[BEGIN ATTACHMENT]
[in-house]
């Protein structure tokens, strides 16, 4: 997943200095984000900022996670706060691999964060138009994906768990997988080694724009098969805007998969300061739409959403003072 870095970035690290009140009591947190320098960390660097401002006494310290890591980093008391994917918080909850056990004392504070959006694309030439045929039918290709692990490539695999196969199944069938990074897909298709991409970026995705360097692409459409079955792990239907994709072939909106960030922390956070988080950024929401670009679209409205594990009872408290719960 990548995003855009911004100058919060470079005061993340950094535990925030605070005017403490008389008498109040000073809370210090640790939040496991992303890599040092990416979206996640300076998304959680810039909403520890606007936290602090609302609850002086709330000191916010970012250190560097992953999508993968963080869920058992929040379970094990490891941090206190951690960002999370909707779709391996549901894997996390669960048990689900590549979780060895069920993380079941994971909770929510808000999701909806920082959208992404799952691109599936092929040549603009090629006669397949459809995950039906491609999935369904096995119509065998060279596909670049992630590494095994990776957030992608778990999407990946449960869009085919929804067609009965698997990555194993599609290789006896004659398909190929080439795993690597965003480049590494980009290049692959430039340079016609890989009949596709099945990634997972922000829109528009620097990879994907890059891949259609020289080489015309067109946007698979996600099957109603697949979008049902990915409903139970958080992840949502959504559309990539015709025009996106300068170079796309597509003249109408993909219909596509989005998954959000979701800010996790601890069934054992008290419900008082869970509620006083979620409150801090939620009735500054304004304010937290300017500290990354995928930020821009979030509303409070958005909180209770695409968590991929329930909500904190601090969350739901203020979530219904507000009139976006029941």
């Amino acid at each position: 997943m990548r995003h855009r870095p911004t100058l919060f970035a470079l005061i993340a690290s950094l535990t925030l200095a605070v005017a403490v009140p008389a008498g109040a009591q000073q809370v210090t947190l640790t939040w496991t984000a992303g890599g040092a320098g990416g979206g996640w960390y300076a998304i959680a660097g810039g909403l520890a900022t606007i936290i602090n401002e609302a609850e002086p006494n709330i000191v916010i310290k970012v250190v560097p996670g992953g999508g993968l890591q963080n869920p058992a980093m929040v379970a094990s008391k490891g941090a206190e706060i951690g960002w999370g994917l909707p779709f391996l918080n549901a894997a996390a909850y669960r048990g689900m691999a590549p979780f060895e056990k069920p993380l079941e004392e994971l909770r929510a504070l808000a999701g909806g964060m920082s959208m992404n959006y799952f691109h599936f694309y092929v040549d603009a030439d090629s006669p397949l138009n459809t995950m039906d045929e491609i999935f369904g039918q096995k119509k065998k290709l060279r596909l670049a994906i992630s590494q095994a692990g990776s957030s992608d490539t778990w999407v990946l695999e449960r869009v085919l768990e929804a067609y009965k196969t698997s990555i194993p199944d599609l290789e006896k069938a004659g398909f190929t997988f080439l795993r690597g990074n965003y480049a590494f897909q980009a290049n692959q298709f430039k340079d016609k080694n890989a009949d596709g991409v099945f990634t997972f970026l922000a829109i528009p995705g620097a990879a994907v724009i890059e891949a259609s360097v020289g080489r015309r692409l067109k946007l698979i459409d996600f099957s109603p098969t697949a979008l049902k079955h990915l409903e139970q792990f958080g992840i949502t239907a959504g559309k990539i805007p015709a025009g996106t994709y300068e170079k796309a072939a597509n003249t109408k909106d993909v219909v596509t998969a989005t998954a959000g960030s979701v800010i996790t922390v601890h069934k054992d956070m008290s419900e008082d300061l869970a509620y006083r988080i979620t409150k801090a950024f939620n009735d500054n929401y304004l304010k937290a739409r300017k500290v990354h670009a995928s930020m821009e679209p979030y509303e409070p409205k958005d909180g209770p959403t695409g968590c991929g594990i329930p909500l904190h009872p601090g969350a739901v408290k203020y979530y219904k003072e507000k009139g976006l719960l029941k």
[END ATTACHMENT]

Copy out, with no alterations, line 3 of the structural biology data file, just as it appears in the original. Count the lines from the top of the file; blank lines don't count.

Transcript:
């Amino acid at each position: 997943m990548r995003h855009r870095p911004t100058l919060f970035a470079l005061i993340a690290s950094l535990t925030l200095a605070v005017a403490v009140p008389a008498g109040a009591q000073q809370v210090t947190l640790t939040w496991t984000a992303g890599g040092a320098g990416g979206g996640w960390y300076a998304i959680a660097g810039g909403l520890a900022t606007i936290i602090n401002e609302a609850e002086p006494n709330i000191v916010i310290k970012v250190v560097p996670g992953g999508g993968l890591q963080n869920p058992a980093m929040v379970a094990s008391k490891g941090a206190e706060i951690g960002w999370g994917l909707p779709f391996l918080n549901a894997a996390a909850y669960r048990g689900m691999a590549p979780f060895e056990k069920p993380l079941e004392e994971l909770r929510a504070l808000a999701g909806g964060m920082s959208m992404n959006y799952f691109h599936f694309y092929v040549d603009a030439d090629s006669p397949l138009n459809t995950m039906d045929e491609i999935f369904g039918q096995k119509k065998k290709l060279r596909l670049a994906i992630s590494q095994a692990g990776s957030s992608d490539t778990w999407v990946l695999e449960r869009v085919l768990e929804a067609y009965k196969t698997s990555i194993p199944d599609l290789e006896k069938a004659g398909f190929t997988f080439l795993r690597g990074n965003y480049a590494f897909q980009a290049n692959q298709f430039k340079d016609k080694n890989a009949d596709g991409v099945f990634t997972f970026l922000a829109i528009p995705g620097a990879a994907v724009i890059e891949a259609s360097v020289g080489r015309r692409l067109k946007l698979i459409d996600f099957s109603p098969t697949a979008l049902k079955h990915l409903e139970q792990f958080g992840i949502t239907a959504g559309k990539i805007p015709a025009g996106t994709y300068e170079k796309a072939a597509n003249t109408k909106d993909v219909v596509t998969a989005t998954a959000g960030s979701v800010i996790t922390v601890h069934k054992d956070m008290s419900e008082d300061l869970a509620y006083r988080i979620t409150k801090a950024f939620n009735d500054n929401y304004l304010k937290a739409r300017k500290v990354h670009a995928s930020m821009e679209p979030y509303e409070p409205k958005d909180g209770p959403t695409g968590c991929g594990i329930p909500l904190h009872p601090g969350a739901v408290k203020y979530y219904k003072e507000k009139g976006l719960l029941k």